In Mumbai, there are daily package tours and these are done very professionally.  In Chennai, we do have the hop on, hop off buses, but these buses are not enough.  Chennai has so many tourist spots and through some arrangement with some private lodges, the people who land in Chennai, should be attracted for two day tours, at a cost of say, Rs, 1100/-, which should include breakfast through some arrangement with some standard hotel.  Once the numbers start ticking in, the hotels, like Sangeethas might be willing to reduce prices and offer special packages, for breakfast.  The lodges should offer decent accommodation at prices that are ten percent less than normal prices.  Since the lodges get huge traffic, the volume game will come into play, and it is indeed possible, to attract North Indians.

To attract the North Indian tourists, all arrangements should start from Chennai Central, and the buses should start from Central, go upto the lodges where there are arrangements, pick up the tourists and proceed to the tie-up restaurants for breakfast and then proceed to the different tourist places.  Once such tours are arranged, it will also erase the bad impression created by the atrocious auto drivers, who fleeze North Indians, and take them for a big ride.

One does find that in Bangalore, there are several trips organized by private parties, at very reasonable prices.  Tamil Nadu should take a lead from here.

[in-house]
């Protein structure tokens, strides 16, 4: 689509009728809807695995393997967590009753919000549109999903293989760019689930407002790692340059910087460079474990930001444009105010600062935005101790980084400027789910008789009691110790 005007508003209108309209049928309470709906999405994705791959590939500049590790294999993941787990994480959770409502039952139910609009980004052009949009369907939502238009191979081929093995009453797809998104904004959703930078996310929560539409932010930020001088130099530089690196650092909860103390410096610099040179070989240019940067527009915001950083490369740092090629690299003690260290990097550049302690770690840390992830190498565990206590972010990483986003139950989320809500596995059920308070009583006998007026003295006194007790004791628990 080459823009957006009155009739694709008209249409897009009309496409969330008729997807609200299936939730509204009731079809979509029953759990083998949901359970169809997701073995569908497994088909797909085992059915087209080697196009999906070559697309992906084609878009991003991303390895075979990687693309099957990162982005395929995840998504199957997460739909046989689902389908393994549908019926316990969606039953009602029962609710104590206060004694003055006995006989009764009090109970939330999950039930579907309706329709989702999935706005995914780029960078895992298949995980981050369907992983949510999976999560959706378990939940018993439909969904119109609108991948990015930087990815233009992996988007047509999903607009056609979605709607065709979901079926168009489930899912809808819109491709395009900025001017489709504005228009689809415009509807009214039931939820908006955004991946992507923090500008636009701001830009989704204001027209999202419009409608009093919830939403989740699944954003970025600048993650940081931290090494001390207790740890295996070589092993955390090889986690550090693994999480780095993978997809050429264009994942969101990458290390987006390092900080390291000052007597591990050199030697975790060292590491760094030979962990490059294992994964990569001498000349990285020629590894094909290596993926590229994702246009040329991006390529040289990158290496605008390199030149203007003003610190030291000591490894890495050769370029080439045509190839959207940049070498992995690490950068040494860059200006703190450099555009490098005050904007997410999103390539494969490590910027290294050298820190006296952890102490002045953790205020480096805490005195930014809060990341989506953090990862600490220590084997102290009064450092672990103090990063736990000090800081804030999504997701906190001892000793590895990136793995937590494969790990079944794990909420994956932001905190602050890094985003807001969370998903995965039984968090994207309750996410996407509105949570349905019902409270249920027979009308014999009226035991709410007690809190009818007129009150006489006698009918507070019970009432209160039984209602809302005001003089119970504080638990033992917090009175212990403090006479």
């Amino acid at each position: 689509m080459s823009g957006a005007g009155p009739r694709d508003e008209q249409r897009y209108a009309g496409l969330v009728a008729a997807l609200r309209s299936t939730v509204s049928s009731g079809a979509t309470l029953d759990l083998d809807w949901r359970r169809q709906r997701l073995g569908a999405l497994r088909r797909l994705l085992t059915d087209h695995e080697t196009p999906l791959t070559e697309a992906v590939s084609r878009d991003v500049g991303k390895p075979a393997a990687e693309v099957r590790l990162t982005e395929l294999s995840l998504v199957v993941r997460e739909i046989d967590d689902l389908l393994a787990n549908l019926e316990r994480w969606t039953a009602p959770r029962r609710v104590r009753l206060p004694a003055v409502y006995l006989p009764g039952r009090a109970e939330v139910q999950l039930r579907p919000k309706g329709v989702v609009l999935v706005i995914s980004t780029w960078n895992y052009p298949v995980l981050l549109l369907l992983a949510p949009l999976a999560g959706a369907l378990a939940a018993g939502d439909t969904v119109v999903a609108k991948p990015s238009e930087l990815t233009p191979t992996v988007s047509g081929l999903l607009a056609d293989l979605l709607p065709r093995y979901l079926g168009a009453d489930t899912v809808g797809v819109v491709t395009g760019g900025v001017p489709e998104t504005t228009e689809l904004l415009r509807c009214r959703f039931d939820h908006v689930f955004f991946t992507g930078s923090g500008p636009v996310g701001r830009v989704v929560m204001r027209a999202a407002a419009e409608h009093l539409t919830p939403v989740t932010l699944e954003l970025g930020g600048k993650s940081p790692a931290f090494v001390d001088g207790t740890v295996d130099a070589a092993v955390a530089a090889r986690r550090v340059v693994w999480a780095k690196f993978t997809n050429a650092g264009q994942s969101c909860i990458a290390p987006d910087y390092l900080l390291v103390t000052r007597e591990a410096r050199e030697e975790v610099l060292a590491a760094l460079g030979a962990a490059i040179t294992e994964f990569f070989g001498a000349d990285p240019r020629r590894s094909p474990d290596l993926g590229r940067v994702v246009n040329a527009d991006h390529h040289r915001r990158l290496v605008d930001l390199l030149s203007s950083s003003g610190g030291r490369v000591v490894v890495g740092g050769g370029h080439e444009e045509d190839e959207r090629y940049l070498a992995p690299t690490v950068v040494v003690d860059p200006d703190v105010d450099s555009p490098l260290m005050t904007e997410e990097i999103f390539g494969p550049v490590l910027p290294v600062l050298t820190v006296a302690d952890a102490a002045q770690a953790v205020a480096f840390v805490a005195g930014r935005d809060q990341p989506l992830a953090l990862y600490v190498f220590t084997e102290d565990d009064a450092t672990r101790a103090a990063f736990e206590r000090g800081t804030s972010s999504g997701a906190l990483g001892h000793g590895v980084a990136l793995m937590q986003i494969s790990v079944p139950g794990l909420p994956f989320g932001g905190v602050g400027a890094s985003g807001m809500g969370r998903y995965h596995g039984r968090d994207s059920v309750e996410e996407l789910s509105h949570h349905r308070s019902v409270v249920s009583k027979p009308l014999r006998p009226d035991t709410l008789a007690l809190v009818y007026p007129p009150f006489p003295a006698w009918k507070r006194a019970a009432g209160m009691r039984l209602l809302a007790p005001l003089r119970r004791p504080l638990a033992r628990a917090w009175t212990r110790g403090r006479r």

The Tamil Nadu Government should name the scheme, "Dekko Chennai", and advertise it on televison too.  One way of attracting the tourists is to aggressively market the product, and this should always be done.  Of couse, the private parties could also be encouraged to do the job, at the same prices.  

One should always remember that a huge majority of Indians are pure budget tourists.  In places like TYiruchirapalli, it is still possible to find lodges for less than Rs.500/- per day, but in Chennai, costs are shooting up.  Through public-private sector participation, it is possible to achieve wonders.  

What has been discussed about Tamil nadu, applies to other States as well.  Hyderabad, for example, is a beautiful city with so many beautiful spots.  It is still possible to make tourism a far better revenue earner.  Once again, the budget tourist will remain the main target, and the Telengana Government needs to understand this fact. 

Tourism is a real  money spinner.  Creativity and innovation are required to make it a far better revenue earner, than what it is now.